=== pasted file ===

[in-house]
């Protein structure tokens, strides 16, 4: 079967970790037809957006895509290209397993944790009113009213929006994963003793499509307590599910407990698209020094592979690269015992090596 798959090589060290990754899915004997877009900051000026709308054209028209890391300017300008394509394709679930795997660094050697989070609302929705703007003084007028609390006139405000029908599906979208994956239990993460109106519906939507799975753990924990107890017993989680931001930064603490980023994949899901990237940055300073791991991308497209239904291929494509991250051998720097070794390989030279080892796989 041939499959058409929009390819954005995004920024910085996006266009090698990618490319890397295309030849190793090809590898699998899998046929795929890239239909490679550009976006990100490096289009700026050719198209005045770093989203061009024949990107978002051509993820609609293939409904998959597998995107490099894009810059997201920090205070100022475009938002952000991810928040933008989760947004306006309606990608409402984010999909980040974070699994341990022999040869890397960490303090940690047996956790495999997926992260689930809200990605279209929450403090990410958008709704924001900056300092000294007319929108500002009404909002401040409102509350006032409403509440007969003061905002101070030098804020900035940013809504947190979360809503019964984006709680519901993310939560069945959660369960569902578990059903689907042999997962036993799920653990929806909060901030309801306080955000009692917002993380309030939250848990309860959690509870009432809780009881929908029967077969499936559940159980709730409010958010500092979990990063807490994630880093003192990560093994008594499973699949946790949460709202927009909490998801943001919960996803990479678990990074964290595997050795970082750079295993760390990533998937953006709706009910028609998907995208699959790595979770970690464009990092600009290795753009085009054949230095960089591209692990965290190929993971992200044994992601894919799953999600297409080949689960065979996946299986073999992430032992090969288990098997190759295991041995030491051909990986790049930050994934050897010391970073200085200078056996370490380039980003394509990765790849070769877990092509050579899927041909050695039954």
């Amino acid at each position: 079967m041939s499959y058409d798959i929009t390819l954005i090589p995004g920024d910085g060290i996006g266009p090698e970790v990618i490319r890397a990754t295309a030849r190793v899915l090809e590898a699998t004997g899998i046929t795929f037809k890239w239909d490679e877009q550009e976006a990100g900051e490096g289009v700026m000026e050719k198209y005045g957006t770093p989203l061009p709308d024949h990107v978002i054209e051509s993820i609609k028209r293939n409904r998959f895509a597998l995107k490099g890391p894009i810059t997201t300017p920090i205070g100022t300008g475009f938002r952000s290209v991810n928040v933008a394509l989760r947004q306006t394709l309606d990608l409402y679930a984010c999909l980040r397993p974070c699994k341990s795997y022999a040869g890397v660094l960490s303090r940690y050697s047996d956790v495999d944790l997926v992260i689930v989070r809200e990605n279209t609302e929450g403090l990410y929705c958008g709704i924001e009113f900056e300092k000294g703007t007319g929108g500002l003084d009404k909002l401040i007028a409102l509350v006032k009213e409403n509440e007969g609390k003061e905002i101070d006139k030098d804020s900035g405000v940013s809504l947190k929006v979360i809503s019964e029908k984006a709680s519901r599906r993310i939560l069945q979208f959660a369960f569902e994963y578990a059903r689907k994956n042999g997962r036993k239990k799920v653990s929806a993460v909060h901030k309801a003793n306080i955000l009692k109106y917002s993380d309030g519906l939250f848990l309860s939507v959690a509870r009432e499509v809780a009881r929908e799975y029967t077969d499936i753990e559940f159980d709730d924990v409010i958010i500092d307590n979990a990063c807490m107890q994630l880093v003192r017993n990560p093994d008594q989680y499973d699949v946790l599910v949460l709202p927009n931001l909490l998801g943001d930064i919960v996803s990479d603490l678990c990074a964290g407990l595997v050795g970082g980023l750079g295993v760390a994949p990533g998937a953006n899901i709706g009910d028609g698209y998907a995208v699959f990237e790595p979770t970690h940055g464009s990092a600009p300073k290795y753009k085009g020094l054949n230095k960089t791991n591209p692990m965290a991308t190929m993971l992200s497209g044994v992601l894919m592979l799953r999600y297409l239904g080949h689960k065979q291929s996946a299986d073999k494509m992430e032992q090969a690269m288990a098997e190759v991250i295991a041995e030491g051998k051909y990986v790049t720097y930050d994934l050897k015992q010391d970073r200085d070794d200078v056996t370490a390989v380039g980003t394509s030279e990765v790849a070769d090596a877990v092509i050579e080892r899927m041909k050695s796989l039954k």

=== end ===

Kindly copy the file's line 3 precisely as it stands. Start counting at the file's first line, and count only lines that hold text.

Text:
């Amino acid at each position: 079967m041939s499959y058409d798959i929009t390819l954005i090589p995004g920024d910085g060290i996006g266009p090698e970790v990618i490319r890397a990754t295309a030849r190793v899915l090809e590898a699998t004997g899998i046929t795929f037809k890239w239909d490679e877009q550009e976006a990100g900051e490096g289009v700026m000026e050719k198209y005045g957006t770093p989203l061009p709308d024949h990107v978002i054209e051509s993820i609609k028209r293939n409904r998959f895509a597998l995107k490099g890391p894009i810059t997201t300017p920090i205070g100022t300008g475009f938002r952000s290209v991810n928040v933008a394509l989760r947004q306006t394709l309606d990608l409402y679930a984010c999909l980040r397993p974070c699994k341990s795997y022999a040869g890397v660094l960490s303090r940690y050697s047996d956790v495999d944790l997926v992260i689930v989070r809200e990605n279209t609302e929450g403090l990410y929705c958008g709704i924001e009113f900056e300092k000294g703007t007319g929108g500002l003084d009404k909002l401040i007028a409102l509350v006032k009213e409403n509440e007969g609390k003061e905002i101070d006139k030098d804020s900035g405000v940013s809504l947190k929006v979360i809503s019964e029908k984006a709680s519901r599906r993310i939560l069945q979208f959660a369960f569902e994963y578990a059903r689907k994956n042999g997962r036993k239990k799920v653990s929806a993460v909060h901030k309801a003793n306080i955000l009692k109106y917002s993380d309030g519906l939250f848990l309860s939507v959690a509870r009432e499509v809780a009881r929908e799975y029967t077969d499936i753990e559940f159980d709730d924990v409010i958010i500092d307590n979990a990063c807490m107890q994630l880093v003192r017993n990560p093994d008594q989680y499973d699949v946790l599910v949460l709202p927009n931001l909490l998801g943001d930064i919960v996803s990479d603490l678990c990074a964290g407990l595997v050795g970082g980023l750079g295993v760390a994949p990533g998937a953006n899901i709706g009910d028609g698209y998907a995208v699959f990237e790595p979770t970690h940055g464009s990092a600009p300073k290795y753009k085009g020094l054949n230095k960089t791991n591209p692990m965290a991308t190929m993971l992200s497209g044994v992601l894919m592979l799953r999600y297409l239904g080949h689960k065979q291929s996946a299986d073999k494509m992430e032992q090969a690269m288990a098997e190759v991250i295991a041995e030491g051998k051909y990986v790049t720097y930050d994934l050897k015992q010391d970073r200085d070794d200078v056996t370490a390989v380039g980003t394509s030279e990765v790849a070769d090596a877990v092509i050579e080892r899927m041909k050695s796989l039954k």